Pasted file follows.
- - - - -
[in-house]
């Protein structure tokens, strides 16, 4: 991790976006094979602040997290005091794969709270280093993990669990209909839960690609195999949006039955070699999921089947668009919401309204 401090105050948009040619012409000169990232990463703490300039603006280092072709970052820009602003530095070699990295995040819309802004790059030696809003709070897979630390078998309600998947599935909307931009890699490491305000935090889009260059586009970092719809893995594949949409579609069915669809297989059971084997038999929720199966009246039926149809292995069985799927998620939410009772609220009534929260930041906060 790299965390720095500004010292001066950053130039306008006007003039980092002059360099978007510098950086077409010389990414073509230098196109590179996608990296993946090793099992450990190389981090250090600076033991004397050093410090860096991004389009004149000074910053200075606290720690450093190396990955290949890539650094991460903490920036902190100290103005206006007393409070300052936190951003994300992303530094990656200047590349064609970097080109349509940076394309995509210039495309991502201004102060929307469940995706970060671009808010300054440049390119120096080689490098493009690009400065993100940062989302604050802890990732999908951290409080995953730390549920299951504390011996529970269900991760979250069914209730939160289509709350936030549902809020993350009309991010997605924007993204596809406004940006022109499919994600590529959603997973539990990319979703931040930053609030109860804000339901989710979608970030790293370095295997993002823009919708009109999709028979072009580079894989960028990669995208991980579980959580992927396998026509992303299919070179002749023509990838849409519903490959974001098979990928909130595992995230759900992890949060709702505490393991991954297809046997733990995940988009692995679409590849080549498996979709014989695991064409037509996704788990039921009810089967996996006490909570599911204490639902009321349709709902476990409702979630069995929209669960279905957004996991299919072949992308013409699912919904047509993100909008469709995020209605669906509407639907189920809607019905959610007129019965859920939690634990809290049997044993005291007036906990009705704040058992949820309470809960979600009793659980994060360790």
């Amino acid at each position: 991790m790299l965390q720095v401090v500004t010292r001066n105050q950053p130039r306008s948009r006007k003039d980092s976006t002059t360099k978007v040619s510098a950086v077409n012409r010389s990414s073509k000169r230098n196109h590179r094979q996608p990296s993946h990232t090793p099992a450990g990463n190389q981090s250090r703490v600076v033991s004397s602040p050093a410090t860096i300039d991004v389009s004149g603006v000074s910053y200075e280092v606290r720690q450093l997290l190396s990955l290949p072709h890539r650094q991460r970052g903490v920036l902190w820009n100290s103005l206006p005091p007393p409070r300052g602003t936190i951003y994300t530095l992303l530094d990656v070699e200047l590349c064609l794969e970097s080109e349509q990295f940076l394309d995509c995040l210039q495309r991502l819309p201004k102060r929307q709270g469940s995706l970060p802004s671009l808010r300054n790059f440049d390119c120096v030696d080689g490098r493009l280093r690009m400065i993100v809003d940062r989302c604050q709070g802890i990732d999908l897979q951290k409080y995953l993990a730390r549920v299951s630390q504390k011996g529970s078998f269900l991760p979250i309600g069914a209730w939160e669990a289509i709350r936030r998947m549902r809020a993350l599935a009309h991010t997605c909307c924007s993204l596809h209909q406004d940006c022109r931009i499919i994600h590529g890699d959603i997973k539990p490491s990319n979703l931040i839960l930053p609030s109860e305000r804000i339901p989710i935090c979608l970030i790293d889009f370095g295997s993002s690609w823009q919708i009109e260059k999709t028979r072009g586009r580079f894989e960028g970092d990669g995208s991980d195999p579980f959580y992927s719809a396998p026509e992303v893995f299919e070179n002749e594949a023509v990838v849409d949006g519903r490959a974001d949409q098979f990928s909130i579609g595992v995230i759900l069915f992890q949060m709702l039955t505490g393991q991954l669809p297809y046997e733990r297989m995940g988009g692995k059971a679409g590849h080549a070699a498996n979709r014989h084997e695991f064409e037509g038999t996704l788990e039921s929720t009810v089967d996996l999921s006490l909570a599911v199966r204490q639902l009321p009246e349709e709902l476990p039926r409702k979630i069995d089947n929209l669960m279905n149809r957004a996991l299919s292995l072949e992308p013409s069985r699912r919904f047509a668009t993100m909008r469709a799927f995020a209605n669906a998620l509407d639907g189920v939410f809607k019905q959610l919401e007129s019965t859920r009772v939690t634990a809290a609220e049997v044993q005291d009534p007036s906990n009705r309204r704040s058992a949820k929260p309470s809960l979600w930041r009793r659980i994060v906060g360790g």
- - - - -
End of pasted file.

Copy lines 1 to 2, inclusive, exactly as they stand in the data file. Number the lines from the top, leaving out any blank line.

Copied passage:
[in-house]
């Protein structure tokens, strides 16, 4: 991790976006094979602040997290005091794969709270280093993990669990209909839960690609195999949006039955070699999921089947668009919401309204 401090105050948009040619012409000169990232990463703490300039603006280092072709970052820009602003530095070699990295995040819309802004790059030696809003709070897979630390078998309600998947599935909307931009890699490491305000935090889009260059586009970092719809893995594949949409579609069915669809297989059971084997038999929720199966009246039926149809292995069985799927998620939410009772609220009534929260930041906060 790299965390720095500004010292001066950053130039306008006007003039980092002059360099978007510098950086077409010389990414073509230098196109590179996608990296993946090793099992450990190389981090250090600076033991004397050093410090860096991004389009004149000074910053200075606290720690450093190396990955290949890539650094991460903490920036902190100290103005206006007393409070300052936190951003994300992303530094990656200047590349064609970097080109349509940076394309995509210039495309991502201004102060929307469940995706970060671009808010300054440049390119120096080689490098493009690009400065993100940062989302604050802890990732999908951290409080995953730390549920299951504390011996529970269900991760979250069914209730939160289509709350936030549902809020993350009309991010997605924007993204596809406004940006022109499919994600590529959603997973539990990319979703931040930053609030109860804000339901989710979608970030790293370095295997993002823009919708009109999709028979072009580079894989960028990669995208991980579980959580992927396998026509992303299919070179002749023509990838849409519903490959974001098979990928909130595992995230759900992890949060709702505490393991991954297809046997733990995940988009692995679409590849080549498996979709014989695991064409037509996704788990039921009810089967996996006490909570599911204490639902009321349709709902476990409702979630069995929209669960279905957004996991299919072949992308013409699912919904047509993100909008469709995020209605669906509407639907189920809607019905959610007129019965859920939690634990809290049997044993005291007036906990009705704040058992949820309470809960979600009793659980994060360790």